There is a new type of gourmet beef steadily gathering dedicated fans throughout the meat market. Last November Canadian cattle ranchers began feeding red wine to their herds, and the product has been met with thunderous applause from everyone from regular consumers to top Canadian chefs.
Sezmu Meats’ fifth generation rancher, Jandince Ravndahl came up with the idea, according to the Vancouver Sun. She was inspired by a cooking show that showed pigs being fed beer. Wine appeared a better alternative since beer caused bloating, so last November she began feeding her Angus cows one liter of homemade red wine each day. For a typical cow one liter is about equivalent to one glass for a human.
“When the cows first drink the wine, it’s like ‘what is this?'” says Ravndahl.
“But once they have it, they’re happy to have it again. They moo at one another a little more and seem more relaxed. There are a few that lap it up out of the pail. After they’ve had it for a while, when they see us coming with the pitchers, they don’t run, but they come faster than usual,” she said.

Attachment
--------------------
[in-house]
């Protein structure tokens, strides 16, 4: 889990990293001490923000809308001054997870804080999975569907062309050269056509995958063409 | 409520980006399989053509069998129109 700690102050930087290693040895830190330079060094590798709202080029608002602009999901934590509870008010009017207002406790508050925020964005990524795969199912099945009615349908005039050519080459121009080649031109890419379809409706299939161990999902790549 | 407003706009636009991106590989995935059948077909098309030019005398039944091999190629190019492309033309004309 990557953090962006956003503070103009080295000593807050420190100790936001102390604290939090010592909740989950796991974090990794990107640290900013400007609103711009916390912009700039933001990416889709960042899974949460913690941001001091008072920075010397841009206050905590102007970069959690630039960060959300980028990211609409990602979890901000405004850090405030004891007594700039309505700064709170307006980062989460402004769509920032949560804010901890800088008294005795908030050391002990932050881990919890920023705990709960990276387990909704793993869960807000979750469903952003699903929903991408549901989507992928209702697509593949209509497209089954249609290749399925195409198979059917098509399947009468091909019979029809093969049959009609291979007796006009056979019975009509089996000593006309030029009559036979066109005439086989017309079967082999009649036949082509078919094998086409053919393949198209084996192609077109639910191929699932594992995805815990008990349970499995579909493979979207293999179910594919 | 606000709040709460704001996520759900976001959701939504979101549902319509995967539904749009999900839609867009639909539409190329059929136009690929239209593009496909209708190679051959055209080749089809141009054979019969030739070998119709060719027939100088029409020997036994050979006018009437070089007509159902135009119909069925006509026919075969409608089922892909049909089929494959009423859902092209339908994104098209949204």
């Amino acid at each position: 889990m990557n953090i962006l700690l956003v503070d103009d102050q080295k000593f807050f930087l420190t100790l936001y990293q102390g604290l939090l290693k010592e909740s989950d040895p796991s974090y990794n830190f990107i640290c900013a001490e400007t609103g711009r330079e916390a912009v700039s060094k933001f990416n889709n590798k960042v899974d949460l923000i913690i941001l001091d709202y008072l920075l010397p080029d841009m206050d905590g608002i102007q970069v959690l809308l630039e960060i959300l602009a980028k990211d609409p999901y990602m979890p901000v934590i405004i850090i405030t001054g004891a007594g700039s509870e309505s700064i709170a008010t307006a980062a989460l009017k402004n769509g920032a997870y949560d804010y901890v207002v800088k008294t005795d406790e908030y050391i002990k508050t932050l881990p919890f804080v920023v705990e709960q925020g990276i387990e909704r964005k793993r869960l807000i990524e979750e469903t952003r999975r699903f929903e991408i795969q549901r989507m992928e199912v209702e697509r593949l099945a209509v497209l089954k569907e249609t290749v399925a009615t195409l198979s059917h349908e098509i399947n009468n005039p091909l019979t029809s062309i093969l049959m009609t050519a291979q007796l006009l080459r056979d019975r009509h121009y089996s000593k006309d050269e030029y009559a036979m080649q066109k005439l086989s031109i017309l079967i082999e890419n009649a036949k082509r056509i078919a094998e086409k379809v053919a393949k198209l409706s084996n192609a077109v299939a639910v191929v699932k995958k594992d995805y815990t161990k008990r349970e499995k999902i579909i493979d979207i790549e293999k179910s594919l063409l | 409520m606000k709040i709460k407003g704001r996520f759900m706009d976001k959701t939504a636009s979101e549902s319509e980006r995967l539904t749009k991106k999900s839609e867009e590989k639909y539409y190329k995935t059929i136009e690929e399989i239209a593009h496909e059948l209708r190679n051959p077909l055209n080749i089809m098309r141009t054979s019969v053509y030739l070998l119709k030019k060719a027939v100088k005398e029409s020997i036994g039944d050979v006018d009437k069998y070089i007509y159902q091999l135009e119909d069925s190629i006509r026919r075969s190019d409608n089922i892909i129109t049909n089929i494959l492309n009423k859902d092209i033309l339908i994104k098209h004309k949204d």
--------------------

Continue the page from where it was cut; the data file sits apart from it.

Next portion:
A number of prominent chefs are already serving the new meat, including Food Network star Ned Bell.
Culinary Arts instructor Michael Allemeier is extremely excited about the new beef. “I’ve cooked with almost all of the premium beef programs throughout my career and I have been very impressed with Sezmu beef,” he says.
“Red wine and beef are natural pairing partners to begin with. Why not in the finishing program? I found the meat to have a wonderful texture–one of the benefits of dry-aging–but the aroma and flavor are what truly impressed me.”
Fans claim the beef has a sweeter taste, is “self-marinated” and ultra tender. Reports indicate that the cows also enjoy the wine.
So, does this designer beef come with any health benefits or drawbacks? One drawback is the fact that it costs 15 cents more per pound than regular grass-fed, antibiotic- and hormone-free beef. In terms of health, researchers at Thompson Rivers University in Canada are performing a number of tests on the wine-fed cows and their meat.
One study hypothesizes that the red wine may lessen methane production. A typical cow releases between 26 and 53 gallons of the gas daily. Studies show that agricultural methane gasses are responsible for 14 percent of the greenhouse gasses polluting our atmosphere and resulting in global warming. A second study by Thompson Rivers University is trying to figure out if red wine can increase disease prevention in cows or benefit the health of their hearts.
Currently Sezmu wine-fed beef is only available in British Columbia, but The Week reports their market will be expanding in the next year.